BioMed SA, a San Antonio, Texas-based organization, has selected Dr. Stephen Badylak, professor of surgery and bioengineering at the University of Pittsburgh and deputy director of the McGowan Institute for Regenerative Medicine, to receive its 2019 Award for Innovation in Healthcare and Bioscience.
Badylak discovered the use of the extracellular matrix, or ECM, which has been shown to ignite cell regeneration and regrowth of damaged tissue. More than 10 million patients have benefited from his discoveries, including wounded warriors, through his collaboration with the U.S. Army Institute of Surgical Research and other San Antonio-based organizations focused on advancing regenerative techniques for military and civilian use… Continue reading.
Sergeant Ronald Strang survived an IED blast in Afghanistan that shredded muscle from his left leg. After 18 months and 14 surgeries, his movement was still very limited. So he entered a Pitt-UPMC study that would test a new approach to significant muscle loss. Researchers began with some physical tests. For instance, Strang was asked to jump as far as possible while standing on his left leg, where his quadriceps had lost 68 percent of muscle tissue. The best he could do was hop about an inch.
Then, Strang underwent a groundbreaking surgery that used tissue scaffolding created from a pig’s bladder to spur new muscle growth. Six months later, he was asked to jump again, using only his wounded left leg. This time, he was able to leap 24 inches.
Strang was one of five men who took part in this study, supported with funds from the U.S. Department of Defense and conducted by the McGowan Institute for Regenerative Medicine, a Pitt and UPMC program. Stephen Badylak, deputy director of the McGowan Institute, and J. Peter Rubin, chair of the Department of Plastic Surgery, led a team of researchers on the study. The results were published in 2014 in Science Translational Medicine.
This was the first study ever to regenerate muscle in humans by applying ECMs, although researchers have previously used ECMs to repair urinary bladders, hernias, and esophageal lining. The scientific principles are the same, no matter the body part, Badylak explains. These cell-free scaffolds look like a translucent sheet. When placed in a patient’s body, they recruit the patient’s own stem cells and alter the function of “inflammatory” cells so that they all aid in the regeneration of healthy tissue, he says.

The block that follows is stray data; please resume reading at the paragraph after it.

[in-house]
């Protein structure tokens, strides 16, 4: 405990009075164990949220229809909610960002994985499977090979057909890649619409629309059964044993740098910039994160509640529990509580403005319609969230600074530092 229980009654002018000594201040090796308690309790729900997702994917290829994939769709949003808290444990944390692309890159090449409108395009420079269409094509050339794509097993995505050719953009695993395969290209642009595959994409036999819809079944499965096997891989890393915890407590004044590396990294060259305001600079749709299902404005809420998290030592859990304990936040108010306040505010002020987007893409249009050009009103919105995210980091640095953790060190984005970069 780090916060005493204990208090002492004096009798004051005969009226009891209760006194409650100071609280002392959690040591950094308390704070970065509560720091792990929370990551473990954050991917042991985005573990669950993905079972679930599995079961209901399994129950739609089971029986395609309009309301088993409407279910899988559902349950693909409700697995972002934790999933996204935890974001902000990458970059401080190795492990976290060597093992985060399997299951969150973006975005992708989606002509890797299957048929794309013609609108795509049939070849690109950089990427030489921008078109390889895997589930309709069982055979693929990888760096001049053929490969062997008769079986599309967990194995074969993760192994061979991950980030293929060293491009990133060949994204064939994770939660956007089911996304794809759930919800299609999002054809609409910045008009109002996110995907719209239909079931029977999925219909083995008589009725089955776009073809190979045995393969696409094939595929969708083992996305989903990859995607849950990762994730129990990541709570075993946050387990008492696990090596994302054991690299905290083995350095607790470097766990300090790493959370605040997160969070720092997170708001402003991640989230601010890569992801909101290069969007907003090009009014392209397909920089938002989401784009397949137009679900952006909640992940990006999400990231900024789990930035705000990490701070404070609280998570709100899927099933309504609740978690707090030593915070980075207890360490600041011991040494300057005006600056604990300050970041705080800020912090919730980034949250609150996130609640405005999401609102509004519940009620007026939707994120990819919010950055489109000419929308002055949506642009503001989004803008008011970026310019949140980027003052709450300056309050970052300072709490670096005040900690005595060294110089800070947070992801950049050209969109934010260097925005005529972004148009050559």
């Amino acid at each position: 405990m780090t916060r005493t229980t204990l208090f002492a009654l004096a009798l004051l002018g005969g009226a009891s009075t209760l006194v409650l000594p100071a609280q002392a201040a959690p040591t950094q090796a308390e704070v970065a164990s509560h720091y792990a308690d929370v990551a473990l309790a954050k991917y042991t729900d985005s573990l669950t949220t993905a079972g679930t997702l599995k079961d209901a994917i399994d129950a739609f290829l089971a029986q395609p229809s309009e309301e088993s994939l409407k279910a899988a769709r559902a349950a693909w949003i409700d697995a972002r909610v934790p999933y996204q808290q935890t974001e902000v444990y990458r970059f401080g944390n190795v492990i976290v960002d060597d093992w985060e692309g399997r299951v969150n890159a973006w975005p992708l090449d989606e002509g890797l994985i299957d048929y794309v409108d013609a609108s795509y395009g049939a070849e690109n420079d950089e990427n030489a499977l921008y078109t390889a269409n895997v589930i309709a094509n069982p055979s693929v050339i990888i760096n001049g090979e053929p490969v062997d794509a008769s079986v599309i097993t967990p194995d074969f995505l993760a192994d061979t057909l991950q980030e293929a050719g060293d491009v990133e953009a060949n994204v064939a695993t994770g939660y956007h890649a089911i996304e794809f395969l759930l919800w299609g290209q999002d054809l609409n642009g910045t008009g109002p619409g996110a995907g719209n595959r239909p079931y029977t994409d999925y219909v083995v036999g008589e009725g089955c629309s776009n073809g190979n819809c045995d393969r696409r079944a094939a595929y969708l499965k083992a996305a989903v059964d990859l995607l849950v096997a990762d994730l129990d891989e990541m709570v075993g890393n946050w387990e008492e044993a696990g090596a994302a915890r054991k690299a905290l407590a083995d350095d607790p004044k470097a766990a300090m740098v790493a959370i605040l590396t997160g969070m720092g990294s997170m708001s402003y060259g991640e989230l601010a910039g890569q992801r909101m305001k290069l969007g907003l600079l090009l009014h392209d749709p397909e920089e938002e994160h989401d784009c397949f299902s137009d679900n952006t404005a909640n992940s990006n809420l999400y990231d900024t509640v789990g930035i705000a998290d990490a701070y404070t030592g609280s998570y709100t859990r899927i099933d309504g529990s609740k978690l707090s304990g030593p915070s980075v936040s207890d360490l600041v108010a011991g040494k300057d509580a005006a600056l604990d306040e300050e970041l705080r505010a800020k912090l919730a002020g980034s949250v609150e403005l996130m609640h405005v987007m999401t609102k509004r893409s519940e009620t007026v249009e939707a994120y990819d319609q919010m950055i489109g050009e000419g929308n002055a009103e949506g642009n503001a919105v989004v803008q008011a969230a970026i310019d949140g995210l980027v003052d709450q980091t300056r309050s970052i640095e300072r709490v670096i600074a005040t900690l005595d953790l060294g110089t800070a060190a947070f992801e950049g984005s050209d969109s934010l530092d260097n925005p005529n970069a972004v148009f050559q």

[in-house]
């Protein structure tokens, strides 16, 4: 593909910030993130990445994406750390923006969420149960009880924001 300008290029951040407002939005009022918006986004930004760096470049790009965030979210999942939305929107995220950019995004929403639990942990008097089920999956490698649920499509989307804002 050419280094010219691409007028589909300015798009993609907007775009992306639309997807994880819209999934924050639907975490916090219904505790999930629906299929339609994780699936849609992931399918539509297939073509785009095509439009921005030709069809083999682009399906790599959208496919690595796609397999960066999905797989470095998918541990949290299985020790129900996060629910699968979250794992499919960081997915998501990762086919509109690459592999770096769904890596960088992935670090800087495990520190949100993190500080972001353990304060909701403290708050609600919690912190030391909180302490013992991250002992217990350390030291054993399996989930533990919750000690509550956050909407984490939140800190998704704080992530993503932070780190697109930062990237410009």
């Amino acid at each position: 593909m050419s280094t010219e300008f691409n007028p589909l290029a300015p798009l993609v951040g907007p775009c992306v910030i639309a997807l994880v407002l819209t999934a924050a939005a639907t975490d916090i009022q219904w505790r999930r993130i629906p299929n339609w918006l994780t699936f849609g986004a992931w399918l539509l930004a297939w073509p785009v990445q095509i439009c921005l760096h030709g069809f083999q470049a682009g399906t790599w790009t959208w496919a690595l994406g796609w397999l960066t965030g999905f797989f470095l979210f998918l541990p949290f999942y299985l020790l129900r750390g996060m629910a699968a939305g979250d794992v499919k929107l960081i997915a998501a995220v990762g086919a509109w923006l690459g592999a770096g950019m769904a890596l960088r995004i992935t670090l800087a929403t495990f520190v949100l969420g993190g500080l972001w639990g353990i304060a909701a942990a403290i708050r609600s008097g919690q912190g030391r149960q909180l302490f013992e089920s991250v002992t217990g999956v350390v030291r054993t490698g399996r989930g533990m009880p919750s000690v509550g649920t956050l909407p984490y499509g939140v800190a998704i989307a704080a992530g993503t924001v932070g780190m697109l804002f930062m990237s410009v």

Damaged leg muscles grew stronger and showed signs of regeneration in three out of five men whose old injuries were surgically implanted with material derived from a pig bladder, according to a new study conducted by researchers at the University of Pittsburgh School of Medicine and the McGowan Institute for Regenerative Medicine. Early findings from a human trial of the process and from animal studies were published recently in Science Translational Medicine.
“This new study is the first to show replacement of new functional muscle tissue in humans, and we’re very excited by its potential,” senior investigator Stephen F. Badylak said. “These are patients who can’t walk anymore, can’t get out of a car, can’t get up and down from a chair, can’t take steps without falling. Now we might have a way of helping them get better.”
When a large volume of muscle is lost, typically due to trauma, the body cannot sufficiently respond to replace it, explained Badylak, a Pitt professor of surgery and deputy director of the McGowan Institute, a joint effort of Pitt and UPMC. Instead, scar tissue can form, significantly impairing the muscle’s strength and function.
The pig bladder material, known as the extracellular matrix, is the non-cellular biologic scaffold that remains after cells have been removed from the pig bladder. For many years, the material has served as the base for medical products used to repair hernias and treat skin ulcers. Earlier research by Badylak’s team suggested that the extracellular matrix also could be used to regenerate lost muscle by placing the material in the injury site. Once there, it signals the body to recruit stem and other progenitor cells to rebuild healthy tissue.